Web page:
While on my first ever visit to Japan in July 2013, I found myself staring out the window of a moving bus, hoping the novel sights of the Tokyo cityscape would turn the tide of battle against jet lag in my favor. As the scenery zoomed past, my gaze landed on a colorful logo above a symbol I recognized immediately—the Olympic rings. To me, the Olympics had at one point been cause for celebration. I had fond memories marveling at the superhuman feats at the Beijing and London Games on TV, so out of amusement, I whipped out my camera and snapped a photo before the scene vanished from view.
Weeks later, Tokyo won its bid to host the 2020 Summer Games, and after a brief moment musing about possibly being in Japan to experience them in person, I went on with my life. At the time, I had no way of knowing the JET Program would turn that daydream into reality, and make my connection with the Olympics something unforgettable.
Fast forward to August 2018. I stepped off the train at Matsusaka Station feeling a mix of apprehension and optimism, prepared for my first day as a municipal CIR in Mie Prefecture. My placement, Taki, was a rural town with a population of around 14,000, a far cry from the bustling city life I had grown accustomed to after spending four years between Washington, D.C. and Tokyo. But through my work interacting with residents of all ages, from energetic nursery school students to the inquisitive elderly, I grew to appreciate the warmth of the community, which made Taki feel like a second home.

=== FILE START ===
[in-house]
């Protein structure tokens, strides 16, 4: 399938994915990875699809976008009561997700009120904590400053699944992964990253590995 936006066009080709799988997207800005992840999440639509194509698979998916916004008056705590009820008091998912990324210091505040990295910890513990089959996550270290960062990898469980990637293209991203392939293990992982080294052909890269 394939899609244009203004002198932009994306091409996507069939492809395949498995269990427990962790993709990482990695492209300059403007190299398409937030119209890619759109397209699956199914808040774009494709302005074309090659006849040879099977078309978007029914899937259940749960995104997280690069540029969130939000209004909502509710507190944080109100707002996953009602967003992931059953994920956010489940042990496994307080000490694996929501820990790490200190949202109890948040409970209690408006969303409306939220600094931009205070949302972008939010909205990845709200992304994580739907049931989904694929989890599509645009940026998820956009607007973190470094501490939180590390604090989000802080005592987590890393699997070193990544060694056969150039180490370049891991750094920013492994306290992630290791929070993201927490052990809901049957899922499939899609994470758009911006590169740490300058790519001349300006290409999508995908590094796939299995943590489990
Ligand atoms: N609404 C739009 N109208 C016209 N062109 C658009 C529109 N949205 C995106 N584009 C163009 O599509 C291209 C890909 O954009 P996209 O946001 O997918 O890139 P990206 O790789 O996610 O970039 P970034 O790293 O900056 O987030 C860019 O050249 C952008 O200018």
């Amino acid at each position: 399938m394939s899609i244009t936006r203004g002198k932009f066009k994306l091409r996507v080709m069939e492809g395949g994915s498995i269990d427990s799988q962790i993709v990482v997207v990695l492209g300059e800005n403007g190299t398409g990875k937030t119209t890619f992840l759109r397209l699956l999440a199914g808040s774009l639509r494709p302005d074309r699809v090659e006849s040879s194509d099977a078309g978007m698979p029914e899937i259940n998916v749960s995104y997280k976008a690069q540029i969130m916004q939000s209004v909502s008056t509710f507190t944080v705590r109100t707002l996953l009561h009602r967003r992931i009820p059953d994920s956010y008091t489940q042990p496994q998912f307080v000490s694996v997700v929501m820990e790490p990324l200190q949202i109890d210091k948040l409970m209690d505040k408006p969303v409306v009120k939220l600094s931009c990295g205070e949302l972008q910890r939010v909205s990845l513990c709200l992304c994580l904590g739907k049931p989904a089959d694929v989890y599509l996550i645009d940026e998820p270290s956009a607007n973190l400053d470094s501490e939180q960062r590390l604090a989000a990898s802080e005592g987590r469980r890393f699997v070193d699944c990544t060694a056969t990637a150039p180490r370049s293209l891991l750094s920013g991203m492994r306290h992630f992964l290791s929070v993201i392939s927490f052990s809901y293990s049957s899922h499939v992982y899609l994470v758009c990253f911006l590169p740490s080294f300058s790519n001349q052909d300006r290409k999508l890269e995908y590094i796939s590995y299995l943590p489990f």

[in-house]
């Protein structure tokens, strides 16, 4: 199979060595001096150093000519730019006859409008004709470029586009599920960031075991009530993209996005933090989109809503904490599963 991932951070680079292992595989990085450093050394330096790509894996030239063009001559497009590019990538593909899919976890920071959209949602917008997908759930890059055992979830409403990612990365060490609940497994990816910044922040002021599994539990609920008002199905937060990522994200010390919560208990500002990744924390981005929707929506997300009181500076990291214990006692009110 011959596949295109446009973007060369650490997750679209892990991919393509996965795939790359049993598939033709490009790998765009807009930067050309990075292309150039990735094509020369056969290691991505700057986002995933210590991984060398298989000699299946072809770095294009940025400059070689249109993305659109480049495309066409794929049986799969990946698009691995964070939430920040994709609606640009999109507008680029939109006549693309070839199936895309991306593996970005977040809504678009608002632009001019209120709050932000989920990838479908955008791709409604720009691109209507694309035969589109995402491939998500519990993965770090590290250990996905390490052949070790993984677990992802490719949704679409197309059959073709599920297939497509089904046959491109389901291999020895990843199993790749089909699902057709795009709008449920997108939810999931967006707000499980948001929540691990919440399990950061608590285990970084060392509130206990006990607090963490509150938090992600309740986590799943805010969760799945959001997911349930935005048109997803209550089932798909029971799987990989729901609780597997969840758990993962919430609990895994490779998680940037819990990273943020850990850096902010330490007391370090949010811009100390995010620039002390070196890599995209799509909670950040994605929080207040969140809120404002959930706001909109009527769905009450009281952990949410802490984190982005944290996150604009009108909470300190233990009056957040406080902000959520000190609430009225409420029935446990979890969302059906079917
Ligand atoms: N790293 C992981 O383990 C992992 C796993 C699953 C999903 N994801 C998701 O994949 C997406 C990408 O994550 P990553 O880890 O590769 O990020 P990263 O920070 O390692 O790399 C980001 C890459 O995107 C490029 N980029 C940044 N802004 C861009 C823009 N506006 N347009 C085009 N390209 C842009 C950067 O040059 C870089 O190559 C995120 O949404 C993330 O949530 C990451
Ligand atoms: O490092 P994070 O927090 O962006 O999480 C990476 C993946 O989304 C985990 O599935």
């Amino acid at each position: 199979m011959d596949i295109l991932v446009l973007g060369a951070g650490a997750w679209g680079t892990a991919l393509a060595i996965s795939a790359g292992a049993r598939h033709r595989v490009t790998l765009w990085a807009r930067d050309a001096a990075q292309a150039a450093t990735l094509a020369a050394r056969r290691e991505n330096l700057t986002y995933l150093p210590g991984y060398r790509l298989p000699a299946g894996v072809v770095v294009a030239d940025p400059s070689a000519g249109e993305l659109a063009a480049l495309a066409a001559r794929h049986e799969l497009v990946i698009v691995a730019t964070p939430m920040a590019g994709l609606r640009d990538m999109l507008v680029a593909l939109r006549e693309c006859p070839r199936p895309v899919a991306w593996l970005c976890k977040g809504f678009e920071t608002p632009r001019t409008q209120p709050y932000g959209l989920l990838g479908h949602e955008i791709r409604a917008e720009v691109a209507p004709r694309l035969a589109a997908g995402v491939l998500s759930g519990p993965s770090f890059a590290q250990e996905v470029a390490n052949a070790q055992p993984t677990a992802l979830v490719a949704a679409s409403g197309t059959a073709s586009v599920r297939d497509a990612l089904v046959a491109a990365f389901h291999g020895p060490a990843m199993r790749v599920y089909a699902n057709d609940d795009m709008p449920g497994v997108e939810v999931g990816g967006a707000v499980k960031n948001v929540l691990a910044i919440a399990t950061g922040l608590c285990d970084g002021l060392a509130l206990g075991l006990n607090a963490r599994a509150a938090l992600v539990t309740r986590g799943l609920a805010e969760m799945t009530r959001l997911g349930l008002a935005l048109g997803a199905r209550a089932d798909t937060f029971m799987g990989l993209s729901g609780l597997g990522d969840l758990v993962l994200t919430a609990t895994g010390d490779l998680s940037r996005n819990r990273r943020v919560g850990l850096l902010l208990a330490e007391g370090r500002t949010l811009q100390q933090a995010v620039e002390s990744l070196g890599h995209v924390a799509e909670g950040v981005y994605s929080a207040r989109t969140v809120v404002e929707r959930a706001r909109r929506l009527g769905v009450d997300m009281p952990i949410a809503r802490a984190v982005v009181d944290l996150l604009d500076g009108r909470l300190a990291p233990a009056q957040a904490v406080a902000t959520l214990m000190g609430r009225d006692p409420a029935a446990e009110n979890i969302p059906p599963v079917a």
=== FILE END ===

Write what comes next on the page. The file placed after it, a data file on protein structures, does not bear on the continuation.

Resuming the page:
As I continued on into my second year, I stayed on the lookout for ways to get involved with the upcoming Olympics. One day, a co-worker announced that applications had opened to run in the Olympic torch relay, which was scheduled to cross all 47 prefectures of Japan leading up to the Games. I leapt on the opportunity to apply, and to my surprise, in December 2019, I received a call informing me that I had been chosen to represent my town as a torchbearer.
The chance to take part in the Olympics in a role beyond that of a spectator or volunteer felt like a once-in-a-lifetime opportunity for someone with mediocre athletic abilities like myself. As a Chinese American working in Japan, I was ecstatic to play a part in promoting the core Olympic vision of “Diversity and Inclusion,” not only as an extension of my work as a CIR encouraging international exchange and appreciation of diversity in the local community, but also as a way to contribute to a broader message of uniting people across borders and cultures. With April 2020 in my sights, I was determined to start the new decade hitting the ground running.